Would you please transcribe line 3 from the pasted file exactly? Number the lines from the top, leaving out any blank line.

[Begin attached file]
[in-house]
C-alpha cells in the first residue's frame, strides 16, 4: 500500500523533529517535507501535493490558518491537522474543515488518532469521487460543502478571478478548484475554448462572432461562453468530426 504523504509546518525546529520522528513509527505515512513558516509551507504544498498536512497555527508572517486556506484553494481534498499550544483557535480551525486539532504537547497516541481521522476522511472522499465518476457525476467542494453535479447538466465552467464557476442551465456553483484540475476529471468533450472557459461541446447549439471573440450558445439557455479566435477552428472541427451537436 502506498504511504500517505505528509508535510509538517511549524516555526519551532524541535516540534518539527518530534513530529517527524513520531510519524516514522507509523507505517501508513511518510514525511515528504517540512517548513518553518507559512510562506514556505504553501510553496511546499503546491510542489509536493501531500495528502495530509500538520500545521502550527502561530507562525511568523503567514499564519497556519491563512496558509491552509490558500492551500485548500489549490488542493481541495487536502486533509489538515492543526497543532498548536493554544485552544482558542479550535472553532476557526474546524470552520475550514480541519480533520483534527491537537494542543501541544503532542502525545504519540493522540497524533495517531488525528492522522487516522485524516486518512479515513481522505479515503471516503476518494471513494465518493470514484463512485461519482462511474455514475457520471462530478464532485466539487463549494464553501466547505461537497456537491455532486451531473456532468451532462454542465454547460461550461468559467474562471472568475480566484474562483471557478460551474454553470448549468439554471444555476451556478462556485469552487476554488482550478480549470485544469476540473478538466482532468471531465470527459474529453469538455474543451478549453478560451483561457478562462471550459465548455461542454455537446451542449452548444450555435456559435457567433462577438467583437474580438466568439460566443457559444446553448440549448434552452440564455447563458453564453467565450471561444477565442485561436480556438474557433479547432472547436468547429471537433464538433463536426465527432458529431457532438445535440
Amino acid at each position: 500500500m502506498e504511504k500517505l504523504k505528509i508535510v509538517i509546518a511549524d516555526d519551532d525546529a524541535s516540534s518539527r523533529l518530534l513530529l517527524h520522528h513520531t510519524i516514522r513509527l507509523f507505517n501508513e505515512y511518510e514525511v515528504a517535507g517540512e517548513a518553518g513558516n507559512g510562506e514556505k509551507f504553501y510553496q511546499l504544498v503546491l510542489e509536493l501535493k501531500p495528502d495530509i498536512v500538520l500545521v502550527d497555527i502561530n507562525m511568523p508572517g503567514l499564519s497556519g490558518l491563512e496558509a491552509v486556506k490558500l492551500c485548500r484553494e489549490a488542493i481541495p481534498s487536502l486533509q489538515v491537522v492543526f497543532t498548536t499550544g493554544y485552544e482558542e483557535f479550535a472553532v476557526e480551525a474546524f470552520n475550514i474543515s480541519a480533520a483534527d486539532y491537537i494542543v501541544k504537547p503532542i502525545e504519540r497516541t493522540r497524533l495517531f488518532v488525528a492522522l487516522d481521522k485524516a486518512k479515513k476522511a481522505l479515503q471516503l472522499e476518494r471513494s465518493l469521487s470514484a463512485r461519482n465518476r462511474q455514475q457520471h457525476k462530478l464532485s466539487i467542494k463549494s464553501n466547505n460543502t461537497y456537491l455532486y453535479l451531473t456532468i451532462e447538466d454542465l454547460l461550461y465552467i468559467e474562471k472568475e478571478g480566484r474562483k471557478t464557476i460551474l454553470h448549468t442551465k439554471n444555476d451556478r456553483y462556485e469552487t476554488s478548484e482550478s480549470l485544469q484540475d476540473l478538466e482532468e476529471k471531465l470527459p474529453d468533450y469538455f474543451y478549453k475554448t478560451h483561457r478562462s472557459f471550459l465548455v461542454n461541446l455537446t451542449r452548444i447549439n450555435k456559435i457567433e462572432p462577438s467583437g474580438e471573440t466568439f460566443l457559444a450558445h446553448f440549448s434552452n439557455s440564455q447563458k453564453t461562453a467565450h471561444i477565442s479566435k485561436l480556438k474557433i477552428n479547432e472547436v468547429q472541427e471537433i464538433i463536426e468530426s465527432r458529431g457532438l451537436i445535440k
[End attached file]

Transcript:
Amino acid at each position: 500500500m502506498e504511504k500517505l504523504k505528509i508535510v509538517i509546518a511549524d516555526d519551532d525546529a524541535s516540534s518539527r523533529l518530534l513530529l517527524h520522528h513520531t510519524i516514522r513509527l507509523f507505517n501508513e505515512y511518510e514525511v515528504a517535507g517540512e517548513a518553518g513558516n507559512g510562506e514556505k509551507f504553501y510553496q511546499l504544498v503546491l510542489e509536493l501535493k501531500p495528502d495530509i498536512v500538520l500545521v502550527d497555527i502561530n507562525m511568523p508572517g503567514l499564519s497556519g490558518l491563512e496558509a491552509v486556506k490558500l492551500c485548500r484553494e489549490a488542493i481541495p481534498s487536502l486533509q489538515v491537522v492543526f497543532t498548536t499550544g493554544y485552544e482558542e483557535f479550535a472553532v476557526e480551525a474546524f470552520n475550514i474543515s480541519a480533520a483534527d486539532y491537537i494542543v501541544k504537547p503532542i502525545e504519540r497516541t493522540r497524533l495517531f488518532v488525528a492522522l487516522d481521522k485524516a486518512k479515513k476522511a481522505l479515503q471516503l472522499e476518494r471513494s465518493l469521487s470514484a463512485r461519482n465518476r462511474q455514475q457520471h457525476k462530478l464532485s466539487i467542494k463549494s464553501n466547505n460543502t461537497y456537491l455532486y453535479l451531473t456532468i451532462e447538466d454542465l454547460l461550461y465552467i468559467e474562471k472568475e478571478g480566484r474562483k471557478t464557476i460551474l454553470h448549468t442551465k439554471n444555476d451556478r456553483y462556485e469552487t476554488s478548484e482550478s480549470l485544469q484540475d476540473l478538466e482532468e476529471k471531465l470527459p474529453d468533450y469538455f474543451y478549453k475554448t478560451h483561457r478562462s472557459f471550459l465548455v461542454n461541446l455537446t451542449r452548444i447549439n450555435k456559435i457567433e462572432p462577438s467583437g474580438e471573440t466568439f460566443l457559444a450558445h446553448f440549448s434552452n439557455s440564455q447563458k453564453t461562453a467565450h471561444i477565442s479566435k485561436l480556438k474557433i477552428n479547432e472547436v468547429q472541427e471537433i464538433i463536426e468530426s465527432r458529431g457532438l451537436i445535440k